I happen to mostly like when the new year starts on a Wednesday. It basically means two weeks of nothing going on (at least not which matters too much) and time to catch up on some of the less significant stories making the rounds. One such story which was a fun read was predictions from airline CEOs (and one other guy) about what the future of the aviation industry will bring.
Some of the predictions are so obvious as to be downright silly. Delta‘s CEO predicts fewer 50-seat RJs flying within 5 years (duh!) and United’s CEO thinks that fuel efficiency will continue to rise while operating/maintenance costs will go down (double duh!). Both predictions are so obvious and actually already happening so it is hard to say that they are really predictions at all.
Other predictions are less positive. Mark Dunkerley, CEO Hawaiian Airlines, is predicting that many passengers will be priced out of the market. This will come about because of insufficient investments in infrastructure and a highly regulated industry, both of which will drive costs up faster than the efficiencies of modern planes can push them back down. This claim is countered by Etihad CEO James Hogan who sees the new major carriers in the emerging markets as keeping fares in check, though it is not clear what their impact will be on local/regional traffic versus long-haul service.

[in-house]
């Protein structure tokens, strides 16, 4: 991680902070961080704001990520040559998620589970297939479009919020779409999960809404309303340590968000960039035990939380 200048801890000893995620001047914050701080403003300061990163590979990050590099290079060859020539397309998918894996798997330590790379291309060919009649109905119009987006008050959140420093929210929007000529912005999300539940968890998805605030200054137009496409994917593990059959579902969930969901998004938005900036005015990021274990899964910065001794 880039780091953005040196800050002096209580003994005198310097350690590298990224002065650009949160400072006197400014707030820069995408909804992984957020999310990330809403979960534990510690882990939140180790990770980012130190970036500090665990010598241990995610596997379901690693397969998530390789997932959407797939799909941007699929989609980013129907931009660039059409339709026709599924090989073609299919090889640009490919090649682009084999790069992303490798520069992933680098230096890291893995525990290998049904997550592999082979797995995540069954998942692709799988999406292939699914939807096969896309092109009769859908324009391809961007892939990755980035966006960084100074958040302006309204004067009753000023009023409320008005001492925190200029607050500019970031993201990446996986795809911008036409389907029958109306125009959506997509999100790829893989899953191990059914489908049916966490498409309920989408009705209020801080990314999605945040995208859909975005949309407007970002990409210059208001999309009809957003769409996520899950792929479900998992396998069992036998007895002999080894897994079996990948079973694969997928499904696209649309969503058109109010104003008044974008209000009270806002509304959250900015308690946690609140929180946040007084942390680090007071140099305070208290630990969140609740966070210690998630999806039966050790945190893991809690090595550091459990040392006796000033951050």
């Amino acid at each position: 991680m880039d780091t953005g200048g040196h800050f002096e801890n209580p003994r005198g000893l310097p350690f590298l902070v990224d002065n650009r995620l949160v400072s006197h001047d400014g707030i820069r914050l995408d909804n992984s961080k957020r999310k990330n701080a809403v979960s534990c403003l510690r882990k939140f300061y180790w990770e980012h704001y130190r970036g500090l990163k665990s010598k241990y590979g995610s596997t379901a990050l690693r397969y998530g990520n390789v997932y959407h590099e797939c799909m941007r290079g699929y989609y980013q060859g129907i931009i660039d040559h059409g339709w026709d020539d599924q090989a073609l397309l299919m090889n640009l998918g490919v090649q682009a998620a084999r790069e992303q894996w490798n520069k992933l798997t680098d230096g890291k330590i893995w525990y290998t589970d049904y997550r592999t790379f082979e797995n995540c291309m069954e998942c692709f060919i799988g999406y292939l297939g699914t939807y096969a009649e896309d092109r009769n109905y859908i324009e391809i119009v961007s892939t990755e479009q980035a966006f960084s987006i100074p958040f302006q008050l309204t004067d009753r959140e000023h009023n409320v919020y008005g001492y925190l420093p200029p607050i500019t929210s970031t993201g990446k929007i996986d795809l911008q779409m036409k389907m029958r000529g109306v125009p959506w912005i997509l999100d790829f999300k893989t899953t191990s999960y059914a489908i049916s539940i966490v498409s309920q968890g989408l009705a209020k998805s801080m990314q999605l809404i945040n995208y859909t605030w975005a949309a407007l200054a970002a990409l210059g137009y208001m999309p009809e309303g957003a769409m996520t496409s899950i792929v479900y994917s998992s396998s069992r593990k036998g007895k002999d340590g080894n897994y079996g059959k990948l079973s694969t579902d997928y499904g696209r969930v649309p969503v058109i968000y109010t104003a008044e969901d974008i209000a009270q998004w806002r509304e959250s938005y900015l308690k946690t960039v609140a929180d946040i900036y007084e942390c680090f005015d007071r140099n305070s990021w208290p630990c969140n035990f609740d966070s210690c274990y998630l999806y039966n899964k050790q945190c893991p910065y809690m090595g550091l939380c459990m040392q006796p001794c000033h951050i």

And, finally, there are the slightly crazy predictions. Richard Branson (the only non-CEO on the list) expects space flight to become a very real commercial travel experience, with things like sub-2 hour flights from London to Sydney possible. I won’t argue that it is possible but it certainly plays in to the predictions Dunkerley made about travel becoming less affordable.
As for me, I don’t have too many predictions related to the industry overall. I certainly continue to believe that the loyalty program side of things is going to continue its shift towards a revenue-based model from a distance-based one. Of course, I made fun of two CEOs for “predicting” something which is already happening so me making that claim here probably isn’t so bold. And on the longer horizon – say 25+ years out – I don’t actually think all that much will change in terms of how we’re flying around the world. I do not expect individualized transport which skips airports and connections, for example, just like I don’t expect massive numbers of passengers flying in space nor drones to be handling package delivery. Not because it is impossible – far from that – but because it isn’t going to be financially viable. Lots of things are possible but very few of them happen unless someone figures out how to make money selling that service. We’re a long way out on many things there.
What are your predictions for the coming year? Five years? Longer?
Random aside: Christmas and New Years were also on a Wednesday in 2002. I was quoted in a NYTimes story about it then. Not much has changed in the intervening 13 years.
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